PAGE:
In the future, Buchhave noted the Transiting Exoplanet Survey Satellite (TESS), a space telescope planned for NASA’s Explorer program, “could discover a large number of exoplanets orbiting bright stars, making them amenable to subsequent mass measurement and thus helping to find out what they are made of.”
Buchhave and his colleague detailed their findings in the May 29 issue of the journal Nature.
The Hubble Space Telescope is famous for finding black holes. It can pick out thousands of galaxies in a patch of sky the size of a thumbprint. The most powerful space telescope ever built, the Hubble provided evidence that the universe is slowing down in its infinite rush into whatever lies beyond.
But Hubble’s cosmic firepower was recently put to a new purpose: searching for a billowing cloud of water vapor on Jupiter’s moon Europa. The plumes are a sign that extraterrestrial life could be lurking within our own solar system. Before we head way out there, we need to know a little about the eruptions happening at home.
On Earth, the plumes are a hallmark of energy in motion. Here, active geology often takes the form of pyroclastic eruptions. Pyro is Greek for “fire,” while “clastic” derives from “broken.” Pyroclastic eruptions feature solid rock, semi-solid fragments and hot gases expelled from the mantle through areas of weakness in the crust.
Pyroclastic eruptions create the plumes of ash and smoke we typically associate with volcanos. Even when volcanos are underwater, as many are, they send up steaming columns of lava fragments, bits of rock and heated gas. These underwater plumes of hot material rise hundreds of meters. The heated underwater plumes that make it to the surface of the ocean can be seen from space.
While these displays are impressive, not all that explodes from the Earth’s crust is pyroclastic. Geysers are long columns of water. Their bases lie close enough to the mantle to be heated by its 1,000° C (1,832° F) temperatures. The heated water expands and rises, forcing its way to the surface. Once the water and steam reach the surface, the pressure falls, as does the plume of vapor, after inertia shoots it briefly into space.
In all of these formations, heated gases escape from the interior and reach the surface. There, they rapidly expand and cool, dissipating the fierce energies that drove them to erupt. In this way, volcanism reflects the build-up of pressure within a planet or other large body on which it is known to occur.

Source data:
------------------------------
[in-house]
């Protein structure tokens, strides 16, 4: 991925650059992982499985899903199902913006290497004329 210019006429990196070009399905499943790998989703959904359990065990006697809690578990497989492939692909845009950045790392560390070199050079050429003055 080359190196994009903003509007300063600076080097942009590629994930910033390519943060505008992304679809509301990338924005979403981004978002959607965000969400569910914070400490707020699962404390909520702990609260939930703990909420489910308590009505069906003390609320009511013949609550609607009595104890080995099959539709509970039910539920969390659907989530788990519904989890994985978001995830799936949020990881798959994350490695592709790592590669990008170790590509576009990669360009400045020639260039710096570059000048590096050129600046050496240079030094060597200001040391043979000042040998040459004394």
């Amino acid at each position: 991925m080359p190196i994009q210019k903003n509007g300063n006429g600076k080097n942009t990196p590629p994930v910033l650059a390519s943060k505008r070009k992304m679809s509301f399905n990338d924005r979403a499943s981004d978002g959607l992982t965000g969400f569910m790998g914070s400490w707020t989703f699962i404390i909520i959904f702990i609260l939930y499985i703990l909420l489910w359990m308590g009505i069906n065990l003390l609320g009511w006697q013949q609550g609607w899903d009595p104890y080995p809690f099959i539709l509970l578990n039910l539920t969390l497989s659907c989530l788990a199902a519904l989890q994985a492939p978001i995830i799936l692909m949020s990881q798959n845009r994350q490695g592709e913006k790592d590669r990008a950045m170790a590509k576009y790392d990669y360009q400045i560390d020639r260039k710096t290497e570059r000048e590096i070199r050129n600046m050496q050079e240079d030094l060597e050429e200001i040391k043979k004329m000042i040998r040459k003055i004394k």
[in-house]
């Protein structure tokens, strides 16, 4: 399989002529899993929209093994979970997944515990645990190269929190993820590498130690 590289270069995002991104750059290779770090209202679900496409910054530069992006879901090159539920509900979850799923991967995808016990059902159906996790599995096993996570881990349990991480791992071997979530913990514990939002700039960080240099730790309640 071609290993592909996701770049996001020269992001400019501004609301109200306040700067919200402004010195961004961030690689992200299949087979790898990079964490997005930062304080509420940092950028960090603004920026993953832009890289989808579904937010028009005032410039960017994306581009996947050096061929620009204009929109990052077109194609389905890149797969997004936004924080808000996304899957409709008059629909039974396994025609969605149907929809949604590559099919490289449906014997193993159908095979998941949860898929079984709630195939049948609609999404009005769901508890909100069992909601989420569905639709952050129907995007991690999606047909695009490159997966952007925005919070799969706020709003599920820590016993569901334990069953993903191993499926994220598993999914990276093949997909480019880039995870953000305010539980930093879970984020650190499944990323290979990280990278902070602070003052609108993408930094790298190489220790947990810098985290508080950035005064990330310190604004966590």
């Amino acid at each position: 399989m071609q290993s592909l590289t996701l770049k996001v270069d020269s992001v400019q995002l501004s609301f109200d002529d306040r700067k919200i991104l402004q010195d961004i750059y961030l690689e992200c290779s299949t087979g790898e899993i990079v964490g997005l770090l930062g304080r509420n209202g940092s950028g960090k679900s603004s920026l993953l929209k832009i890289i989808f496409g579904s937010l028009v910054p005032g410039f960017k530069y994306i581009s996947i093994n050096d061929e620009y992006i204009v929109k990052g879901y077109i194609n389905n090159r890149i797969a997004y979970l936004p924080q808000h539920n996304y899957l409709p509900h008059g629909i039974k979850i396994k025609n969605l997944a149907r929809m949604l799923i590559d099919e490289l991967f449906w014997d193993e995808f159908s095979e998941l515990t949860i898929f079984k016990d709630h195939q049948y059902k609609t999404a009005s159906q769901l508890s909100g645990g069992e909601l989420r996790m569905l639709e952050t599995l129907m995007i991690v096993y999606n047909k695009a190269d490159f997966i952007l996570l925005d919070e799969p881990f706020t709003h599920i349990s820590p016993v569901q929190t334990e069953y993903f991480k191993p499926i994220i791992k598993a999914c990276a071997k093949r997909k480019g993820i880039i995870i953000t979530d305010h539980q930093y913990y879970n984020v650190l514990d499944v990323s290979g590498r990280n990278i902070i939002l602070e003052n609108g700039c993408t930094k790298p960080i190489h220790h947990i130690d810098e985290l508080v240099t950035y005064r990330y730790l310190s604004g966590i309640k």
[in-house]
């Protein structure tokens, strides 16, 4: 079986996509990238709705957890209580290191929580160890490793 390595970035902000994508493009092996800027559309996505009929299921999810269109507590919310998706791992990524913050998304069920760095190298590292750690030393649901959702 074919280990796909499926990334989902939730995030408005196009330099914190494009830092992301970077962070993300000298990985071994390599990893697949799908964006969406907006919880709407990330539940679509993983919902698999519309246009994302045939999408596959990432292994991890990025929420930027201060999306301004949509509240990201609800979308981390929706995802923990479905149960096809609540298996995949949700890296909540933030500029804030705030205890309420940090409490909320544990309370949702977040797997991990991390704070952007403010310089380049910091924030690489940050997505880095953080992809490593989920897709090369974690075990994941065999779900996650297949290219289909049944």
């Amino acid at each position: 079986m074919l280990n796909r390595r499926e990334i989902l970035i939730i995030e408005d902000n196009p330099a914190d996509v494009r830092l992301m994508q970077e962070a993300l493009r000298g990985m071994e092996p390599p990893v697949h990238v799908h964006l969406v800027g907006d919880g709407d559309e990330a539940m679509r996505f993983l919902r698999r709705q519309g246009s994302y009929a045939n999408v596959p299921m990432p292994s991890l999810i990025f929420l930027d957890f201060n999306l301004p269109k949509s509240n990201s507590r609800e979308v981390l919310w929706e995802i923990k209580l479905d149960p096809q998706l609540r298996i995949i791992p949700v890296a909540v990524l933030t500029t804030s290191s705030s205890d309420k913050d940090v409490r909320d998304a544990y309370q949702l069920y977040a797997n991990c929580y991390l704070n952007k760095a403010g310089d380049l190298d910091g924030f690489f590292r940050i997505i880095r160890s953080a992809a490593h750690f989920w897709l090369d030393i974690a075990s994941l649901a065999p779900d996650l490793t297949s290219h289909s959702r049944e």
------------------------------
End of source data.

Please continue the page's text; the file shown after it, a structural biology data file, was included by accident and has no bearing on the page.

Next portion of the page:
In March of 2006, geysers were discovered spewing waterfromthe surface of Enceladus, one of Saturn’s icy moons. Thus began a race to explain how a moon with surface temperatures of -330° Fahrenheit (-201° Celsius)could have active geology, and to discover if those geysers could signal a warm core for Enceladus and other icy moons.
Plumes: Cold and Far Away
Cold cryoclastic plumes may play a key role in finding superhabitable zones in areas around gas giants-places where tidal forces create enough heat to sustain life. Nonetheless, they differ from traditional volcanism in many respects. One respect is temperature.
“Much of what we see taking place or see evidence of having taken place looks like lava and sort of normal volcanism on Earth except it involves warm water,” said Bruce Marsh, a geophysicist at the Department of Earth and Planetary Sciences, Johns Hopkins University.
Warm, in this case, is relative. Cassini, a NASA satellite, noticed that the area around these vents is substantiallywarmerthan the surrounding ice: as high as -120o Fahrenheit (190 Kelvin).Where pyroclastic explosions emit fragments of broken fire, cryoclastic eruptions are bursts of icy material that are hundreds of degrees warmer than the surrounding surface, but still well below freezing. [See photos taken by the Cassini spacecraft]
Another point of difference between Earth’s plumes and icy world plumes is contents. Enceladus’ plumes spew water vapor and dust, which rapidly disperse into surrounding space. Then, there’s the point of origin. There are no volcanoes on Enceladus. Instead, these plumes originate from vents in the southern polar terrain, also known as “tiger stripes.” Now, at least two of the ingredients necessary for life are present on Enceladus: water and warmth.